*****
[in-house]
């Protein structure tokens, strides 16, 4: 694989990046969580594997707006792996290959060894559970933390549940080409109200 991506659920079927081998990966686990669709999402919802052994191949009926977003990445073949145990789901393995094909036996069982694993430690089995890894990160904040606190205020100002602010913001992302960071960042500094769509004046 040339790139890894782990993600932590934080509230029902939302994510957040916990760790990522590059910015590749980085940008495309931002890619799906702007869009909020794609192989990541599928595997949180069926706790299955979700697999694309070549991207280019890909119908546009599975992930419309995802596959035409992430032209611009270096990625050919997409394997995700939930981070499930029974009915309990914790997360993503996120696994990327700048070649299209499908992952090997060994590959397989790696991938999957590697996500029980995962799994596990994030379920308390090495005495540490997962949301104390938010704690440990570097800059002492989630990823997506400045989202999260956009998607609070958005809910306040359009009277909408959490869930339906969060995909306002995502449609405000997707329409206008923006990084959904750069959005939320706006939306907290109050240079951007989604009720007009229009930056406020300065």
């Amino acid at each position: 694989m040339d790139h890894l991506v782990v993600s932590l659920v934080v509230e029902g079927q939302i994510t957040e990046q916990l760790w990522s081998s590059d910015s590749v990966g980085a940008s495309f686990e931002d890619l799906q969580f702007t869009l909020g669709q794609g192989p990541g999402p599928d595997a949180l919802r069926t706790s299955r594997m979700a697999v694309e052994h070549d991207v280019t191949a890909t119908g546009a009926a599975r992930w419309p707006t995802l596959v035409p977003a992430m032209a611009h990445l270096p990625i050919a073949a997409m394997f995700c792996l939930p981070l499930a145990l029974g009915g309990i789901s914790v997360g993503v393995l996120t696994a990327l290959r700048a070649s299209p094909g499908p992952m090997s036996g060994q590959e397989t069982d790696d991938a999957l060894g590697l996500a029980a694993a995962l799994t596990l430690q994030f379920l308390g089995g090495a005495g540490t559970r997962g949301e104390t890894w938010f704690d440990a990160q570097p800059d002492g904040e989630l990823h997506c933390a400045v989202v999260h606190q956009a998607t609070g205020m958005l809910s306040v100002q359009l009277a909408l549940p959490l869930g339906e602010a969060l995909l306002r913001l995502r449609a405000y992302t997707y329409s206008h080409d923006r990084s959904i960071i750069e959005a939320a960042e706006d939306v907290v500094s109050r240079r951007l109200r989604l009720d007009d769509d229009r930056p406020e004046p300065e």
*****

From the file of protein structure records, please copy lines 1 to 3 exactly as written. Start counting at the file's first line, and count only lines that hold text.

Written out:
[in-house]
């Protein structure tokens, strides 16, 4: 694989990046969580594997707006792996290959060894559970933390549940080409109200 991506659920079927081998990966686990669709999402919802052994191949009926977003990445073949145990789901393995094909036996069982694993430690089995890894990160904040606190205020100002602010913001992302960071960042500094769509004046 040339790139890894782990993600932590934080509230029902939302994510957040916990760790990522590059910015590749980085940008495309931002890619799906702007869009909020794609192989990541599928595997949180069926706790299955979700697999694309070549991207280019890909119908546009599975992930419309995802596959035409992430032209611009270096990625050919997409394997995700939930981070499930029974009915309990914790997360993503996120696994990327700048070649299209499908992952090997060994590959397989790696991938999957590697996500029980995962799994596990994030379920308390090495005495540490997962949301104390938010704690440990570097800059002492989630990823997506400045989202999260956009998607609070958005809910306040359009009277909408959490869930339906969060995909306002995502449609405000997707329409206008923006990084959904750069959005939320706006939306907290109050240079951007989604009720007009229009930056406020300065």
């Amino acid at each position: 694989m040339d790139h890894l991506v782990v993600s932590l659920v934080v509230e029902g079927q939302i994510t957040e990046q916990l760790w990522s081998s590059d910015s590749v990966g980085a940008s495309f686990e931002d890619l799906q969580f702007t869009l909020g669709q794609g192989p990541g999402p599928d595997a949180l919802r069926t706790s299955r594997m979700a697999v694309e052994h070549d991207v280019t191949a890909t119908g546009a009926a599975r992930w419309p707006t995802l596959v035409p977003a992430m032209a611009h990445l270096p990625i050919a073949a997409m394997f995700c792996l939930p981070l499930a145990l029974g009915g309990i789901s914790v997360g993503v393995l996120t696994a990327l290959r700048a070649s299209p094909g499908p992952m090997s036996g060994q590959e397989t069982d790696d991938a999957l060894g590697l996500a029980a694993a995962l799994t596990l430690q994030f379920l308390g089995g090495a005495g540490t559970r997962g949301e104390t890894w938010f704690d440990a990160q570097p800059d002492g904040e989630l990823h997506c933390a400045v989202v999260h606190q956009a998607t609070g205020m958005l809910s306040v100002q359009l009277a909408l549940p959490l869930g339906e602010a969060l995909l306002r913001l995502r449609a405000y992302t997707y329409s206008h080409d923006r990084s959904i960071i750069e959005a939320a960042e706006d939306v907290v500094s109050r240079r951007l109200r989604l009720d007009d769509d229009r930056p406020e004046p300065e």